AUSSIE FIJIAN FLYER: Tevita Kuridrani is one of five Wallabies born a raised in Fiji.
AUSSIE FIJIAN FLYER: Tevita Kuridrani is one of five Wallabies born a raised in Fiji. JOE CASTRO

World Rugby weighs up Pacific Islands Super Rugby side

World Rugby would "look favourably” on a Super Rugby team based in the Pacific Islands as a potential solution to stop the huge player drain out of the region, according to chairman Bill Beaumont.

On a stopover visit in Sydney, Beaumont acknowledged the need "to find a home” in professional rugby for the vast numbers of Pacific Island rugby players currently forced to leave their countries to pursue careers in Europe, Australia and New Zealand.

Many never end up playing for Fiji, Tonga or Samoa; either recruited by foreign rivals via residency eligibility, or strong-armed by European clubs to not play for their country.

The Wallabies currently have five Fijian-raised backs, for example.

"They are being taken away from home, not necessarily all to Europe, but they go away from home,” Beaumont said.

"If you look at the contribution in rugby terms that those islands have made, it's absolutely enormous isn't it? Their contribution to world rugby.”

The same scenario with Argentinian players, who all played in France and only played at World Cups as a nation, prompted World Rugby to invest heavily in putting Argentina into the Rugby Championship.

SANZAAR then included them in Super Rugby and now most top Argentinian players are based at home.

Asked if World Rugby should invest in helping the best Pacific Islanders to stay at home, too, possibly through a Super Rugby team Beaumont had much to say. 

"World Rugby already invest a significant amount of money in the Pacific Islands, and we want to help that investment. It could well be a Pacific Islands team playing Super Rugby. That might be a solution.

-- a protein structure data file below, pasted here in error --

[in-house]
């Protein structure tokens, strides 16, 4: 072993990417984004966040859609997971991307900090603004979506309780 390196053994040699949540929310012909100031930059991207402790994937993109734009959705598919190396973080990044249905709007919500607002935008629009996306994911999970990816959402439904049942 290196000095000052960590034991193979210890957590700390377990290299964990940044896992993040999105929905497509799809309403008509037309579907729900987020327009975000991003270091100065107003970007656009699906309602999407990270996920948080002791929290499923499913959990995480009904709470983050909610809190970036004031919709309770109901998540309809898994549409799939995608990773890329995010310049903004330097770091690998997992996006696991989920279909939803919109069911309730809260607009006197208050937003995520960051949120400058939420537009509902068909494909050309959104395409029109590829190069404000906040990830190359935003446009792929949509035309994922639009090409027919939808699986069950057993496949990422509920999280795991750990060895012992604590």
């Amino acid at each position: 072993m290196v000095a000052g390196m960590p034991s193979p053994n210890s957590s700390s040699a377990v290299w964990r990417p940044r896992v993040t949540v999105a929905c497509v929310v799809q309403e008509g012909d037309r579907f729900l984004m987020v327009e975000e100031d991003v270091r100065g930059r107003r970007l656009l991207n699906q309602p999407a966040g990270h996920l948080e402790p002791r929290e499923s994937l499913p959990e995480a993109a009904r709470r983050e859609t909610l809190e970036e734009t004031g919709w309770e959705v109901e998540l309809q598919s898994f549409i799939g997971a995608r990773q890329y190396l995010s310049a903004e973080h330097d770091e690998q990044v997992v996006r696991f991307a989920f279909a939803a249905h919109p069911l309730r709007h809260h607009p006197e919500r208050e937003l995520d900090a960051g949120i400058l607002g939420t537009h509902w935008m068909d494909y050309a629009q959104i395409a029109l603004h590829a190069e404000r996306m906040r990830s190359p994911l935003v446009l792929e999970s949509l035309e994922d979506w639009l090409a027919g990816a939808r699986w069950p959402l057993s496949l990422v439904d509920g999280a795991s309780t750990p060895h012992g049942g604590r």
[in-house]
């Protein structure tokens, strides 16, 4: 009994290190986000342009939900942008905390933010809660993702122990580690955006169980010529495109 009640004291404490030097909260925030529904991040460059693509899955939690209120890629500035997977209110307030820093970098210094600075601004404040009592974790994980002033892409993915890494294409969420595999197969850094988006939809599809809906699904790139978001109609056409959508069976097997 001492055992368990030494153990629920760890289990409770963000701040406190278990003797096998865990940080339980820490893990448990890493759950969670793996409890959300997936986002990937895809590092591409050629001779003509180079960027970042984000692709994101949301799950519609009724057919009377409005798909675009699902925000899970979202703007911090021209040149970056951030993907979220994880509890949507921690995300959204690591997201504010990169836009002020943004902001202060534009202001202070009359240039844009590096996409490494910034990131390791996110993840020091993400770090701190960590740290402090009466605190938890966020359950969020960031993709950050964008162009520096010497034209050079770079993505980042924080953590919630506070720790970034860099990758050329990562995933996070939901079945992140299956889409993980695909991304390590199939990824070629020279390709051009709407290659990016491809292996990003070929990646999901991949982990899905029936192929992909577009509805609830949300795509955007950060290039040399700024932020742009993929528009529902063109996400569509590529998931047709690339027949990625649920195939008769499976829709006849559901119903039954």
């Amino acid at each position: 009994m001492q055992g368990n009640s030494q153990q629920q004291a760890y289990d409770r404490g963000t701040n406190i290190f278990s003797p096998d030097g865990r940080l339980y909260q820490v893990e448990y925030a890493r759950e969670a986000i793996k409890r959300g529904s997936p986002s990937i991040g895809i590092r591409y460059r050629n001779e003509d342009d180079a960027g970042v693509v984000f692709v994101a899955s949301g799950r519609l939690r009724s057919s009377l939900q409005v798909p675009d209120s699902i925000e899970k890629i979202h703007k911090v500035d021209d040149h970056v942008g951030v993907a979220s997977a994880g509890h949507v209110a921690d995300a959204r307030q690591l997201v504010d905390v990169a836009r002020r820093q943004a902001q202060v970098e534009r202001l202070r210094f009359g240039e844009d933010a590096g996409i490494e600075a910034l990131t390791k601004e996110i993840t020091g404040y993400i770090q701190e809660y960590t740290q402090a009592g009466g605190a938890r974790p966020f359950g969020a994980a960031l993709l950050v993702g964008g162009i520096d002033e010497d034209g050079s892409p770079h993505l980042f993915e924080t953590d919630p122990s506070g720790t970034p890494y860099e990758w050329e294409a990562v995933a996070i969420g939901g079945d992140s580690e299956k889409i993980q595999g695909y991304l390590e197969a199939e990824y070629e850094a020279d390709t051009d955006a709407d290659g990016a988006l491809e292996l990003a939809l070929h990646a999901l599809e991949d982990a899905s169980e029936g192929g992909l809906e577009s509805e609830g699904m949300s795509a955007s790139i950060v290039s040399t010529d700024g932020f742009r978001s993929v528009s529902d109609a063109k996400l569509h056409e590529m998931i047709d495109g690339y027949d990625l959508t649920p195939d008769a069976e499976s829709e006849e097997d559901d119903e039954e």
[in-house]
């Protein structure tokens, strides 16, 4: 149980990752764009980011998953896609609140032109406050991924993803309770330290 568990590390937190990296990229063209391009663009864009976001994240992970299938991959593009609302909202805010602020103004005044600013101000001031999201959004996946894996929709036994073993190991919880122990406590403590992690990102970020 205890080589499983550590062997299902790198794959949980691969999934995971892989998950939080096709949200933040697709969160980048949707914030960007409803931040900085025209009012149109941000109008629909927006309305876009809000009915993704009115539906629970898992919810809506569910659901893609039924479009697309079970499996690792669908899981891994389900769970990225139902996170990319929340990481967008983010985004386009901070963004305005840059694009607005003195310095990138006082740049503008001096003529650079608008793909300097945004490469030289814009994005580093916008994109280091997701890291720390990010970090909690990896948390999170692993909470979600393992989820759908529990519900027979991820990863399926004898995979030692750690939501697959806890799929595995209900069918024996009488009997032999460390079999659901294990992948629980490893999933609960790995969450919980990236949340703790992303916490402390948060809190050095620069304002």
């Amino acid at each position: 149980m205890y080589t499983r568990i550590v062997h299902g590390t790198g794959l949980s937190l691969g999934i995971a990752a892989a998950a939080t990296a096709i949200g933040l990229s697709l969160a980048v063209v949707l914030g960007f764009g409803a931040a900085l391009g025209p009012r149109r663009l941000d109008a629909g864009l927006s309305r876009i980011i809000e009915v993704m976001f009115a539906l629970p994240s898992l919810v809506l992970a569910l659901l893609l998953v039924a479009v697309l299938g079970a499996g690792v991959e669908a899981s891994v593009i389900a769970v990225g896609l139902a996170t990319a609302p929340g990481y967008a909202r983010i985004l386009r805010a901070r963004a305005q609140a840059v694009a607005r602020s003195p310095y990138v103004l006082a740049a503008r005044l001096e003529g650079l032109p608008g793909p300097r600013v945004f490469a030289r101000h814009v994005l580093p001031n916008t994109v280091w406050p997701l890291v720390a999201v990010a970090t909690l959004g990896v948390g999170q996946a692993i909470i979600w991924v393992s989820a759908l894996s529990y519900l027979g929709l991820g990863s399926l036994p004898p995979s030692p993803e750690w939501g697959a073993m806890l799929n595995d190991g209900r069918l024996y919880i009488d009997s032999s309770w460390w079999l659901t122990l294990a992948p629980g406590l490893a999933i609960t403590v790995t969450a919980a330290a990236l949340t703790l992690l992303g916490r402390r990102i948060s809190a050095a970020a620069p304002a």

"We need to find a home for them, certainly,” Beaumont said.

"They are exportative rugby players. We have to be aware of the economics of rugby as well, that lure for players to go north and play in European clubs which is very tempting for the Island players. If there is any way they can stay on their island and still play top-class rugby, I suppose it is a win-win situation for everybody. 

"Specifically, we will work with the individual unions and the shareholders in Super Rugby to find solutions. That's what we do.”

World Rugby have already committed to funding the Fijian team in the NRC this season, it must be said.

After a catch-up meeting with ARU CEO Bill Pulver, Beaumont sidestepped the problems facing Australian rugby but the former England captain said he was confident Australia could survive. 

"All countries go through difficult times and it's obviously a challenging time for the ARU,” he said.

"It's hard to imagine that two years ago you were in the final of a Rugby World Cup. They have got challenges and World Rugby acknowledges the challenges Australia faces, but we have every confidence in the ARU that they will ride the storm and come out strong.”

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